Article: Un-inlaying a fretboard
Removing funky home-made inlays on a vintage mandolin.
At some point, someone with pent-up creative energy and not as much woodworking skill added some extra fingerboard dots on this 'teens vintage Gibson A mandolin. They were off-center and crooked, so the current owner of the instrument asked me if I could make 'em go away. The instrument also badly needed refretting, as well as some other work. With all the frets out of the way, it wasn't too difficult to turn back the clock on this otherwise charming mandolin.
I managed to lose the "before" shots of the whole fretboard, but here are some photos of the procedure I used to return this fingerboard to its original look.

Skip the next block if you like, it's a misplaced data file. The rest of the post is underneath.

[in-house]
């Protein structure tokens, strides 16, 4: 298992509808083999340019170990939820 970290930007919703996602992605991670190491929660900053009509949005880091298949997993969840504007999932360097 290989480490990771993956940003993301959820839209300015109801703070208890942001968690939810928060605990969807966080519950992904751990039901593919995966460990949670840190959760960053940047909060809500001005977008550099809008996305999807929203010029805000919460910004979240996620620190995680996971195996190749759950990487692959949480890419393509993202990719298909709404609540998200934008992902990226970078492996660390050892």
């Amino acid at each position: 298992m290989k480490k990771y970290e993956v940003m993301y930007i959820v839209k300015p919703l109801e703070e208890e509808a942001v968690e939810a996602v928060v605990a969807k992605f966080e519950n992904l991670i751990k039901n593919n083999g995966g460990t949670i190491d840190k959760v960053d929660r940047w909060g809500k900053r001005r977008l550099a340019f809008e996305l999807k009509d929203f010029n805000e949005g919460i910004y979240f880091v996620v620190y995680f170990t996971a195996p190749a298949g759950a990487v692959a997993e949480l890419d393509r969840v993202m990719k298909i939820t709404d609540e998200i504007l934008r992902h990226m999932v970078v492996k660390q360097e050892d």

Here one dot is marked for routing and the other has already been removed. I used a Dremel tool attached to a router base, with a small, flat-bottomed bit.
Here, over on the left, one of the new ebony pieces is glued in. Another is ready to glue, and one is marked for routing. I used a straightedge to mark, but just routed by eye and carefully fitted each patch to fit snugly.
Compare this with the first photo. Sanded level the new ebony disappears. I used thin, clear cyanoacrylate glue (CA). Since my patches fit really close, I knew the glue line wouldn't show. I still need to clean up that fret slot a little.
Here's the same area again, with the frets replaced. Ready for strings!